“I knew that before I got to Spotify,” Cutler says. “I leaned into Spotify when I was there. I learned so much from so many amazing people and was able to grow a team of hundreds of people globally and got to work with the best talent in the world. And all those experiences are going to allow me to be successful in my next venture. Plain and simple.”
Cutler thinks you need to know your goals—no matter your age or experience as an entrepreneur.
“You really have to think about your long-term goal because once you sell, it’s done. And so you have to be comfortable with that decision,” Cutler says.
What Cutler missed about entrepreneurship was the speed.
“The advantages small companies have [are] around speed and decision-making and being able to move really quickly and adapt to things that are working,” Cutler says. “I think when you’re at a larger company, naturally things have to move small, move a little slower because [there are] a lot more decision-makers.”
Returning to entrepreneurship allows Cutler to ponder the next evolution in podcasting. If Cutler were advising someone who wanted to start a podcast in 2023, he would focus on creating a show that is resourceful rather than entertaining.
“I would think about producing content as a utility that was probably daily or … twice a week, that had to become an undeniable part of somebody’s day,” Cutler says.
Cutler advises that starting a podcast today is more than turning on the mics and talking.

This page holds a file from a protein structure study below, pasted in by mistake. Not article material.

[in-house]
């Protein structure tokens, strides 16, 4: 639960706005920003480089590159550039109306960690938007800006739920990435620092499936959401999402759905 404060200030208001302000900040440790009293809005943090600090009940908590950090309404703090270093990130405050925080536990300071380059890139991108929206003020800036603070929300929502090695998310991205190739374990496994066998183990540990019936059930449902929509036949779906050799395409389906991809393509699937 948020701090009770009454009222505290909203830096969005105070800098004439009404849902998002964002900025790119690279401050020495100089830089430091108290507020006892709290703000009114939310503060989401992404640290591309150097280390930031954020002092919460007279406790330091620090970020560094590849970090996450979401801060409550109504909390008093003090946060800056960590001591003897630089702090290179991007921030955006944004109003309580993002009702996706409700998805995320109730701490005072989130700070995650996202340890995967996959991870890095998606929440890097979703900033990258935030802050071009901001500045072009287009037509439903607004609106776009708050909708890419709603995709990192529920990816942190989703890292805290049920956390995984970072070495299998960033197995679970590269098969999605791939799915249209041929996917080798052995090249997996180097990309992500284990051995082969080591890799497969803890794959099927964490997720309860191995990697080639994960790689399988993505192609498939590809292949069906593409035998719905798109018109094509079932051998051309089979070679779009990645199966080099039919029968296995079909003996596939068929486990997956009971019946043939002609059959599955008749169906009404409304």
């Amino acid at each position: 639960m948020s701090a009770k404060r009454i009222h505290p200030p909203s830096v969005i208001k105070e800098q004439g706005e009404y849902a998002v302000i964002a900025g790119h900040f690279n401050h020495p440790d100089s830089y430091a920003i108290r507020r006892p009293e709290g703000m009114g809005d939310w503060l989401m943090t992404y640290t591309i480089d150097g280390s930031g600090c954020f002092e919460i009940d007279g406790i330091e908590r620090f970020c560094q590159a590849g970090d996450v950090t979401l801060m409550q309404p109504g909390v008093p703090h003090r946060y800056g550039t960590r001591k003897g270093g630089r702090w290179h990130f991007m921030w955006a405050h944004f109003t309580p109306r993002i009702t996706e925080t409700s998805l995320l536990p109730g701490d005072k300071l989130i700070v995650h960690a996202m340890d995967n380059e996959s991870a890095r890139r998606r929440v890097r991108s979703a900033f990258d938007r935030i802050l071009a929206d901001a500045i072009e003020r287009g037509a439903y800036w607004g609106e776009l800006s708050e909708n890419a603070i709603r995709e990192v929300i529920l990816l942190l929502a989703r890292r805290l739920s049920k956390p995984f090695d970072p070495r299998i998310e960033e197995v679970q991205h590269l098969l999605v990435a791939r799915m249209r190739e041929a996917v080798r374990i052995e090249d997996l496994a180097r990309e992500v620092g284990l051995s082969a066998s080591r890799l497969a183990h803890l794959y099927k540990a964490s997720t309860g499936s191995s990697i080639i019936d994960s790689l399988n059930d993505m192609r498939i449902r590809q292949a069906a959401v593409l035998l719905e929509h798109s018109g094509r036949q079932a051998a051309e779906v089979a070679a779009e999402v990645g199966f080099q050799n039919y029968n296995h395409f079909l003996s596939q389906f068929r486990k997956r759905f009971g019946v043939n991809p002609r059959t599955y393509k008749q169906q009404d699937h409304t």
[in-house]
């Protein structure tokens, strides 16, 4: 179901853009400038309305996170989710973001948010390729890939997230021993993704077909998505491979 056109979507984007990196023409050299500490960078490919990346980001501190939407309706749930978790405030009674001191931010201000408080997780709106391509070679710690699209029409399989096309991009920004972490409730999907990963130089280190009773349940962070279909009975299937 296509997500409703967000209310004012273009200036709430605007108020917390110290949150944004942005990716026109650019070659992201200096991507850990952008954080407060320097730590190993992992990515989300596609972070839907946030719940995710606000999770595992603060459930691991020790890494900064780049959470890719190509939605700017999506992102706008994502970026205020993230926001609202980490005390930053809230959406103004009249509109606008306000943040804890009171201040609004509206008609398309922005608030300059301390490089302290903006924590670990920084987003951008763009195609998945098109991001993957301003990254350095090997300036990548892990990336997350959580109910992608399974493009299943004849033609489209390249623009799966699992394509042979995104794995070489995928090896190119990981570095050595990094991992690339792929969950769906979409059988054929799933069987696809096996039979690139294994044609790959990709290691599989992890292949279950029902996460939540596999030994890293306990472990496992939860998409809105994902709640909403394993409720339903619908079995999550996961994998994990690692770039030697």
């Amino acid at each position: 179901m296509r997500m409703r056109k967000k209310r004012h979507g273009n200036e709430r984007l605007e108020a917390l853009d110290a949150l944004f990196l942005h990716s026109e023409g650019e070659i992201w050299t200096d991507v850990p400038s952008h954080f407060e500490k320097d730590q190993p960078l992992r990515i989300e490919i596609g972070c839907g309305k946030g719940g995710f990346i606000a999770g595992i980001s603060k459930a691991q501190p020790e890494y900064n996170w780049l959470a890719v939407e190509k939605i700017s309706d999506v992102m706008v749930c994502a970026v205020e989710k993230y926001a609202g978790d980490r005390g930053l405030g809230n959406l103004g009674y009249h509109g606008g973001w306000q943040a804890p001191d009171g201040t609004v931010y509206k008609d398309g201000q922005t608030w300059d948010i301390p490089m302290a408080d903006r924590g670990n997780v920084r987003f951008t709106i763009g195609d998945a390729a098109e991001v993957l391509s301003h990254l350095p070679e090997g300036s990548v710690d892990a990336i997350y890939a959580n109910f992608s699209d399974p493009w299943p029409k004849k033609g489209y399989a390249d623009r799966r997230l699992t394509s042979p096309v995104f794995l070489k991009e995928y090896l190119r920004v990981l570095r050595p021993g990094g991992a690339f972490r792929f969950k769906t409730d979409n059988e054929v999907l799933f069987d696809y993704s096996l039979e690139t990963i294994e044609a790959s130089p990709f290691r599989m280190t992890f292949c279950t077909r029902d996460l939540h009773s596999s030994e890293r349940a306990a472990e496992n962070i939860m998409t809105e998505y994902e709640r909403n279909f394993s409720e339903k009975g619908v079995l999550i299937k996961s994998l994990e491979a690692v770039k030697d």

“You have to build for the next version of media and the next version of the modern media,” Cutler says.
He explains that modern media companies must curate content, ads, fan community, and ecommerce into a talent, lifestyle, or brand.
“When you’re thinking of that perspective, the podcast serves to lead the content, to set the tone, to set who you are, to set your identity out there, to build a connection, which then leads to your community,” Cutler says.
If you’re an entrepreneur, Cutler believes you have an opportunity to start a podcast company or media company today because there’s a saturation of normalcy. He says that in podcasting and business, trends have a breaking point where everything looks and feels the same. As an entrepreneur, that’s when you need to strike.
“If everybody’s going right, you should be going left. That’s how I’ve always made my success,” Cutler says.
“Everybody seems to be very anxious, and anytime there are macroeconomic issues going on, anytime there’s disruption happening, that’s a huge opportunity for an entrepreneur to go into that space.”
Cutler describes himself as an entrepreneur turned creator turned executive. But since he started Parcast, stories have guided his every move.
“The way you talk, the way you tell your thing, it needs to be story-focused. You need to take your investors or whoever your audience is on an adventure, on a story,” Cutler says. “And most important, you need to be authentic to yourself. I think any wise investor or potential user, they’ll know if you’re just pushing a product. They’ll know if it’s not really you.”
As with any enticing crime podcast, you’ll have to tune in to hear what’s next in Cutler’s entrepreneurship story.
What Makes a Podcast Successful?
- Intimacy: Make your listeners feel like your best friends.
- Chemistry: Find cohosts who have an off-air connection.
- Premium: Make story-driven content that can be binged.
- 360° Approach: Market your podcast content across your brand’s platforms.
- Utility: Become an undeniable part of somebody’s day
- Don’t Half-A** It: If you have a podcast, make it a fixture in your business.